Increasing Your Control in Life With The Cameron Method
Follow the instructions medically prescribed for you, to the best of your ability. But understand that your basic and often unconscious beliefs, attitudes and mindset play a crucial role in your ability to ability to recover from any medical problem, and to manage chronic illness and its consequences.
Most importantly, know that that the actual influences shaping both your conscious and unconscious counterproductive beliefs, attitudes and mindset can be uncovered and changed for the better.
Even if right now you don't consciously have a clue what some of them may be.
Your health, well-being, happiness and rewarding longevity can thereby be improved, perhaps more than you can imagine. And it can be accomplished in either personal counseling or Telecounseling.
How The Cameron Method Works
Research has established that a positive attitude or mindset is the key to a healthful lifestyle, health-giving relationships with other people and animals, faster healing, resistance to illness, and successful management of chronic illness---as well as to extended and more rewarding longevity.
All negative emotions are based on perception of threat. For males, they produce a fight or flight response where these are possible; for females, "tend and befriend"; and a backfire of harmful fear and stress where they are not. Tending involves nurturing activities to protect oneself or one's children and reduce stress. Befriending is the creation and maintenance of social networks that promote safety and reduce stress. "While women may still flee or fight and men may tend and befriend," observe respected authorities David Sobel, MD and Robert Ornstein, PhD, "to some degree these responses to stress are built-in to our physiology and determined by our hormones." The Cameron Method calls for:
A realistic appraisal of the apparent threat. This is not just medical. It involves how you feel about the threat, and about what you can or cannot do about it.
Where feasible, taking suitable fight-or-flight or tend-befriend action.
If such action is not appropriate, feasible or "cost-effective" (you are not willing to pay the necessary price, in whatever form that exists), then Re-Framing is needed. That is, changing your perception of the threat and its consequences or of your ability and willingness to cope with it.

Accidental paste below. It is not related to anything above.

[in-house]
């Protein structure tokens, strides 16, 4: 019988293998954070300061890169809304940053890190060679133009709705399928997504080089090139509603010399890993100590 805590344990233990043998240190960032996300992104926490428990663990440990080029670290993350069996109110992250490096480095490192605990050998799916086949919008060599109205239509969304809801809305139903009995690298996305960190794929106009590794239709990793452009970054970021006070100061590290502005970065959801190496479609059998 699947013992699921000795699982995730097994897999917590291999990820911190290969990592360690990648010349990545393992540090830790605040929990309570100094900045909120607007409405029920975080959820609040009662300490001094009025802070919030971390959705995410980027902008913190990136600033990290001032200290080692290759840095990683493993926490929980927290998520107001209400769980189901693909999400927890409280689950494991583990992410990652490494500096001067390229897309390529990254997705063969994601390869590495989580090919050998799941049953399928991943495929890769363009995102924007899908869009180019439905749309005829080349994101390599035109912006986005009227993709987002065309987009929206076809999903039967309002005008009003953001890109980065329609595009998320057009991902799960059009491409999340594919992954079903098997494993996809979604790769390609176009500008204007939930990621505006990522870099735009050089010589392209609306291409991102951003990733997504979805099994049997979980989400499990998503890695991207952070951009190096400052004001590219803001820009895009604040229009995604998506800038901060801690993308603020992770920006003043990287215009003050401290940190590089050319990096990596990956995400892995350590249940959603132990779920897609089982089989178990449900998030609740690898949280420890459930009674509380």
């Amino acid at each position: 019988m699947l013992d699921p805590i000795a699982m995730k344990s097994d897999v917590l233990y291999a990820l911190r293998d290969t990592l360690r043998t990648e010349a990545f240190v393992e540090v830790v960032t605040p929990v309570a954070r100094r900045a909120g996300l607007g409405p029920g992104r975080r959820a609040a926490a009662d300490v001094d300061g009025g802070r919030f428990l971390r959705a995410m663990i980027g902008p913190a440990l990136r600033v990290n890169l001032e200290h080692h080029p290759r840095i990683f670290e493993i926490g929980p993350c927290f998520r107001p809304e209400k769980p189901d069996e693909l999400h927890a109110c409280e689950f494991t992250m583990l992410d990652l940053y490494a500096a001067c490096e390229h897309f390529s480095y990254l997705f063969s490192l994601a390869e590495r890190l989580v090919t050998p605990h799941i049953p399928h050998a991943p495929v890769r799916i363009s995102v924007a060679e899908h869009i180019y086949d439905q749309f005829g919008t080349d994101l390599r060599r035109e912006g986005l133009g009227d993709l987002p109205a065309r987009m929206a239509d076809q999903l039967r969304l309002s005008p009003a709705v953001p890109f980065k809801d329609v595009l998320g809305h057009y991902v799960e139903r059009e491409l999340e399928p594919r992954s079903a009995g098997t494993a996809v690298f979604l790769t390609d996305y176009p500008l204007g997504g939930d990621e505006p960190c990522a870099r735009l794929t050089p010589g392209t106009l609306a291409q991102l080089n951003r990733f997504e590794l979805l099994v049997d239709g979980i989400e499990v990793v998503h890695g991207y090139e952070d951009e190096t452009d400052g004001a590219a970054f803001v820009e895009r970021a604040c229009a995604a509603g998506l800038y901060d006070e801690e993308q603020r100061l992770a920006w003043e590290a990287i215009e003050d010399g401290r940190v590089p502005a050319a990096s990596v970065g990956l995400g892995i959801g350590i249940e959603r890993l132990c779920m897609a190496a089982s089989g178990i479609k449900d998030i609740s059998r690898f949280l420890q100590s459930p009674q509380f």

The Cameron Method has been designed to enable you, working with a personal Facilitator, to carry out these steps, easily and rapidly. The methodology involves using (a) a simple mechanical biofee4dback device that has been extensively employed in clinical hypnotherapy since the 1960s; (b) a graphic feedback "Fan" that greatly accelerates and simplifies the process of uncovering subconscious motivations and experience; (c) professional questioning of the user's subconscious while he or she is in a completely conscious state; and (d) a simple, usable way to reduce or remove the negative programming and feelings in your inner mind.
The Cameron Method is based on carefully integrated concepts and processes from clinical hypnotherapy, psychotherapy, social psychology, Psycho-Cybernetics, Logotherapy, and several outstanding spiritual disciplines (including Kria Yoga and A Course in Miracles).
It enables the user to uncover, measure (in percentages) and release such fears as those of death or dying, being incapacitated, getting or being sick, being abandoned, being unattractive, being fat, poor job performance, getting fired, losing one's mate, going broke, aging, being injured or hurt, being unloved, going broke, being rejected, failing at anything important, being criticized or scorned, being helpless.